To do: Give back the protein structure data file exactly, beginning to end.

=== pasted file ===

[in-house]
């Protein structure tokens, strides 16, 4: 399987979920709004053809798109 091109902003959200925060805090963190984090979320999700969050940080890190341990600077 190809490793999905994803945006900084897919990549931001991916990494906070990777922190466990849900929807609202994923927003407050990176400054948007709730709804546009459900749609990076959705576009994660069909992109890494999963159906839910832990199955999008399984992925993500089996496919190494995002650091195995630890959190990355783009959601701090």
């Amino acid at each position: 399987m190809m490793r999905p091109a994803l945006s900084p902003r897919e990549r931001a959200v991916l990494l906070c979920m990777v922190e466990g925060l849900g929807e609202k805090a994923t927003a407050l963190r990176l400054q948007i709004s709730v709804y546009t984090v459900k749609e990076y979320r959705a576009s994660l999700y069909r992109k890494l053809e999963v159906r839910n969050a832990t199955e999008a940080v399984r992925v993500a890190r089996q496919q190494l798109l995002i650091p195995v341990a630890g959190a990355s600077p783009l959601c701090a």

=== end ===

[in-house]
């Protein structure tokens, strides 16, 4: 399987979920709004053809798109 091109902003959200925060805090963190984090979320999700969050940080890190341990600077 190809490793999905994803945006900084897919990549931001991916990494906070990777922190466990849900929807609202994923927003407050990176400054948007709730709804546009459900749609990076959705576009994660069909992109890494999963159906839910832990199955999008399984992925993500089996496919190494995002650091195995630890959190990355783009959601701090």
């Amino acid at each position: 399987m190809m490793r999905p091109a994803l945006s900084p902003r897919e990549r931001a959200v991916l990494l906070c979920m990777v922190e466990g925060l849900g929807e609202k805090a994923t927003a407050l963190r990176l400054q948007i709004s709730v709804y546009t984090v459900k749609e990076y979320r959705a576009s994660l999700y069909r992109k890494l053809e999963v159906r839910n969050a832990t199955e999008a940080v399984r992925v993500a890190r089996q496919q190494l798109l995002i650091p195995v341990a630890g959190a990355s600077p783009l959601c701090a």